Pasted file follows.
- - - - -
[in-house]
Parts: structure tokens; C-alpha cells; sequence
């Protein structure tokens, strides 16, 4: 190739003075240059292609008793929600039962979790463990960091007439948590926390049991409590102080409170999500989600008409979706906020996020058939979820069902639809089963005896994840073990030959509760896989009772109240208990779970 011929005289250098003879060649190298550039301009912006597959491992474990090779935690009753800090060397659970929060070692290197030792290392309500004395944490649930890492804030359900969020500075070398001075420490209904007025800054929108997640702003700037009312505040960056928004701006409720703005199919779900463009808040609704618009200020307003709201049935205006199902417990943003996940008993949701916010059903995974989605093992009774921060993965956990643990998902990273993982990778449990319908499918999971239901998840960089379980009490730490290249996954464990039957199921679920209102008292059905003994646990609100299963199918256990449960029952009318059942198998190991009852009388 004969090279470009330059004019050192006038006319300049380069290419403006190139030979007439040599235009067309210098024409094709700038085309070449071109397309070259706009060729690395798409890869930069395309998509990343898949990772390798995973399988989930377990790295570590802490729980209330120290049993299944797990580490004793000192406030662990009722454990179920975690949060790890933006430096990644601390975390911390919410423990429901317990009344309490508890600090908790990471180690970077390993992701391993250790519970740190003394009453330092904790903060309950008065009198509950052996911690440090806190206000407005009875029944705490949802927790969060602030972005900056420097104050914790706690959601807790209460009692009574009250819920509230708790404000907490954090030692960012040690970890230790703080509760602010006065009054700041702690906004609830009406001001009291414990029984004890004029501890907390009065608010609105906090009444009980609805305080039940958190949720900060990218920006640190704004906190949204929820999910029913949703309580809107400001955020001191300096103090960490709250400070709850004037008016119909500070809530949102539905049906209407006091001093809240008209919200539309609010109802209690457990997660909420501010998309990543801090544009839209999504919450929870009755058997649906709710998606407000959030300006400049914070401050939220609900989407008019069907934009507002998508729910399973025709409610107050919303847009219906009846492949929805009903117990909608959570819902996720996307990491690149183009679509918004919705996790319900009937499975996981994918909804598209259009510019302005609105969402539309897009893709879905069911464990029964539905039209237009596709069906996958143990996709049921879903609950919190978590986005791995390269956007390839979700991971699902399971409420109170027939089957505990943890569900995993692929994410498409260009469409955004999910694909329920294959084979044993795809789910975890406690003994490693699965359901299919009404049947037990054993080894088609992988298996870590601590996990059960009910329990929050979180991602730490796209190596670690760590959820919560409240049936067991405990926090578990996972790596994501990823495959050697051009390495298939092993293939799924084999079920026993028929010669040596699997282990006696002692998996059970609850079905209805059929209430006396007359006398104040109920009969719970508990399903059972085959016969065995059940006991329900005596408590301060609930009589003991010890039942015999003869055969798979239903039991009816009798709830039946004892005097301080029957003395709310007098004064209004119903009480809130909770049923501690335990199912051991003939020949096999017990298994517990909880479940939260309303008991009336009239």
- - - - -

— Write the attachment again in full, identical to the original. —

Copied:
[in-house]
Parts: structure tokens; C-alpha cells; sequence
């Protein structure tokens, strides 16, 4: 190739003075240059292609008793929600039962979790463990960091007439948590926390049991409590102080409170999500989600008409979706906020996020058939979820069902639809089963005896994840073990030959509760896989009772109240208990779970 011929005289250098003879060649190298550039301009912006597959491992474990090779935690009753800090060397659970929060070692290197030792290392309500004395944490649930890492804030359900969020500075070398001075420490209904007025800054929108997640702003700037009312505040960056928004701006409720703005199919779900463009808040609704618009200020307003709201049935205006199902417990943003996940008993949701916010059903995974989605093992009774921060993965956990643990998902990273993982990778449990319908499918999971239901998840960089379980009490730490290249996954464990039957199921679920209102008292059905003994646990609100299963199918256990449960029952009318059942198998190991009852009388 004969090279470009330059004019050192006038006319300049380069290419403006190139030979007439040599235009067309210098024409094709700038085309070449071109397309070259706009060729690395798409890869930069395309998509990343898949990772390798995973399988989930377990790295570590802490729980209330120290049993299944797990580490004793000192406030662990009722454990179920975690949060790890933006430096990644601390975390911390919410423990429901317990009344309490508890600090908790990471180690970077390993992701391993250790519970740190003394009453330092904790903060309950008065009198509950052996911690440090806190206000407005009875029944705490949802927790969060602030972005900056420097104050914790706690959601807790209460009692009574009250819920509230708790404000907490954090030692960012040690970890230790703080509760602010006065009054700041702690906004609830009406001001009291414990029984004890004029501890907390009065608010609105906090009444009980609805305080039940958190949720900060990218920006640190704004906190949204929820999910029913949703309580809107400001955020001191300096103090960490709250400070709850004037008016119909500070809530949102539905049906209407006091001093809240008209919200539309609010109802209690457990997660909420501010998309990543801090544009839209999504919450929870009755058997649906709710998606407000959030300006400049914070401050939220609900989407008019069907934009507002998508729910399973025709409610107050919303847009219906009846492949929805009903117990909608959570819902996720996307990491690149183009679509918004919705996790319900009937499975996981994918909804598209259009510019302005609105969402539309897009893709879905069911464990029964539905039209237009596709069906996958143990996709049921879903609950919190978590986005791995390269956007390839979700991971699902399971409420109170027939089957505990943890569900995993692929994410498409260009469409955004999910694909329920294959084979044993795809789910975890406690003994490693699965359901299919009404049947037990054993080894088609992988298996870590601590996990059960009910329990929050979180991602730490796209190596670690760590959820919560409240049936067991405990926090578990996972790596994501990823495959050697051009390495298939092993293939799924084999079920026993028929010669040596699997282990006696002692998996059970609850079905209805059929209430006396007359006398104040109920009969719970508990399903059972085959016969065995059940006991329900005596408590301060609930009589003991010890039942015999003869055969798979239903039991009816009798709830039946004892005097301080029957003395709310007098004064209004119903009480809130909770049923501690335990199912051991003939020949096999017990298994517990909880479940939260309303008991009336009239």